Trash To Treasure

As it turns out, the City of Orange landfill held all types of solid waste, construction debris and municipal waste. It was covered with soil and closed in 1957. The detailed analysis of the site’s soil (including analysis of water contamination, gas leakage and other environmental concerns) revealed a reclaimable site.

So, in 2005, park development began. Like its predecessor in Virginia Beach, the plan called for, among other items, a heavy layer of soil to be laid on the site.

The work is ongoing and nearing completion. Soon, the site will be without a fence and ready for the familiar ring of “Play ball!”

How And Where To Get Funding

Since the 2002 “brownfield” act was signed into law by President Bush, finding funds to revitalize underused, abandoned or contaminated properties has become much easier.

Technically, the Brownfield Economic Redevelopment Initiative is designed to empower states, communities and other stakeholders in economic redevelopment to work together in a timely manner to assess, safely clean up, and sustain reusable brownfields.

The EPA is funding assessment demonstration pilot programs (each funded up to $200,000 over two years), to assess brownfield sites and to test cleanup and redevelopment models. It also provides job training pilot programs (each funded up to $200,000 over two years), to provide training for residents of communities affected by brownfields to facilitate cleanup of the sites and prepare trainees for future employment in the environmental field. In addition, it offers cleanup revolving loan fund programs (each funded up to $500,000 over five years) to capitalize loan funds for the environmental cleanup of worthy sites.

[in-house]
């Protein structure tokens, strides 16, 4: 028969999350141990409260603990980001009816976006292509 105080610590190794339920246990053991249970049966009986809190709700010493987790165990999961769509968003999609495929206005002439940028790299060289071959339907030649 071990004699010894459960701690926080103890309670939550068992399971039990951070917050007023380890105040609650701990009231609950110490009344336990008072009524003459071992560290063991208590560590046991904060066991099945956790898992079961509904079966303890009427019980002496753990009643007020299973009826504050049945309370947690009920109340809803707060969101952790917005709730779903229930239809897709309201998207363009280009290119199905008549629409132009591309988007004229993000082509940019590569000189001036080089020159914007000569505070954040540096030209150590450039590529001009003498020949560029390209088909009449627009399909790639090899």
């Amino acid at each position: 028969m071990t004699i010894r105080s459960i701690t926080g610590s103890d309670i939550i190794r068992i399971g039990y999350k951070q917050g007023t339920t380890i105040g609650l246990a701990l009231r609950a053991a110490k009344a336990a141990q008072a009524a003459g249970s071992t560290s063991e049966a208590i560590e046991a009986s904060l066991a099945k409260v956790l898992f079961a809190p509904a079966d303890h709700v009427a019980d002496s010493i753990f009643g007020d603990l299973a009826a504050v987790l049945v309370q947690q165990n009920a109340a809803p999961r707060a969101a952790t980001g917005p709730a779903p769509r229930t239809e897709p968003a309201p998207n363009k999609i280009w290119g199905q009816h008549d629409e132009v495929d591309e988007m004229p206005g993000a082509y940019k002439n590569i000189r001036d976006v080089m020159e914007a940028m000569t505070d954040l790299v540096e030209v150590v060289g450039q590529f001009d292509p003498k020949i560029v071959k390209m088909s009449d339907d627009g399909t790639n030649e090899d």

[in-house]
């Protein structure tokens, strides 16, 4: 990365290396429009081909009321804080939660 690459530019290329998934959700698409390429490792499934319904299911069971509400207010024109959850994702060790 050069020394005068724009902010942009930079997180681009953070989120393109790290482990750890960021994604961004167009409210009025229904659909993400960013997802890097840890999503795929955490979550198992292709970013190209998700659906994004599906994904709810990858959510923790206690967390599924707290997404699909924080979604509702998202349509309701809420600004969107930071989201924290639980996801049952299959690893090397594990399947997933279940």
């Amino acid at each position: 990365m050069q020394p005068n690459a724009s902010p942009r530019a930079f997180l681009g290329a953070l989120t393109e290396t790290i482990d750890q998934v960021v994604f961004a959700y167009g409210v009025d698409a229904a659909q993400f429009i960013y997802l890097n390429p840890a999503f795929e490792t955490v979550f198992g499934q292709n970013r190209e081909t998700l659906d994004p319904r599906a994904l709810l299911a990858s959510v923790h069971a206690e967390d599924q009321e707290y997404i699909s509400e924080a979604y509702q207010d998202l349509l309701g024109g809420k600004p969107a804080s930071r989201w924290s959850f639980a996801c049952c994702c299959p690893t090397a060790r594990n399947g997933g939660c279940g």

These pilot programs are intended to provide the EPA, states, tribes, municipalities and communities with useful information and strategies as they continue to seek new methods to promote a unified approach to site assessment, environmental cleanup and redevelopment. The EPA’s Brownfields program encourages the revitalization of America’s estimated 450,000 problem properties to productive community use.

Since the beginning of the program, the EPA has awarded 883 assessment grants totaling $225.4 million, 202 revolving loan and grants totaling $186.7 million and cleanup grants totaling $42.7 million.

For information on the December 20, 2006, Brownfields Tax Incentive Extended and Expanded guidelines visit: Brownfield’s Tax Incentive Page. For more information about the EPA Brownfield Incentive Program, visit: www.epa.gov

Other Funding Sources

Other funding programs may be particular to individual states. Check your state government Web site for more information. For example, in Ohio, the “Clean Ohio Fund” and “Trails Program” provide money, advice and support for revitalizing qualified property. Virginia’s Mt. Trashmore was created too early to receive EPA funding. Its help came from an initial grant of $192,674 from the Department of Health, Education and Welfare and a matching fund from the Solid Waste Disposal Act. Maybe these avenues will work for your project.

It Takes A Team

If you are interested in turning an abandoned, trashy or contaminated parcel of land into a treasure, you will need help. Money, advice and volunteers are essential building blocks for a successful project. Many cities combine local, state and federal government grants with funds from private companies, organizations and individual contributors.

“It feels so good to know that I’m contributing to something that works for a community as a result of collaborative relationships,” says Carolyn J. Douglas, Regional Brownfields Coordinator and Team Leader for US EPA Region 9. “EPA funding can be a catalyst to make it happen.”

The trick is, before treasure is found, someone must be looking for it. Someone must see an eyesore for what it could be. Someone must go to his or her city government and say, “I see a park where there’s now only a dump.”

And, when that vision is spread to a team of dedicated believers, trash will be transformed into treasure.

Melanie Minch is a freelance writer in Medina, Ohio. She can be reached via e-mail at gardens@zoominternet.net.

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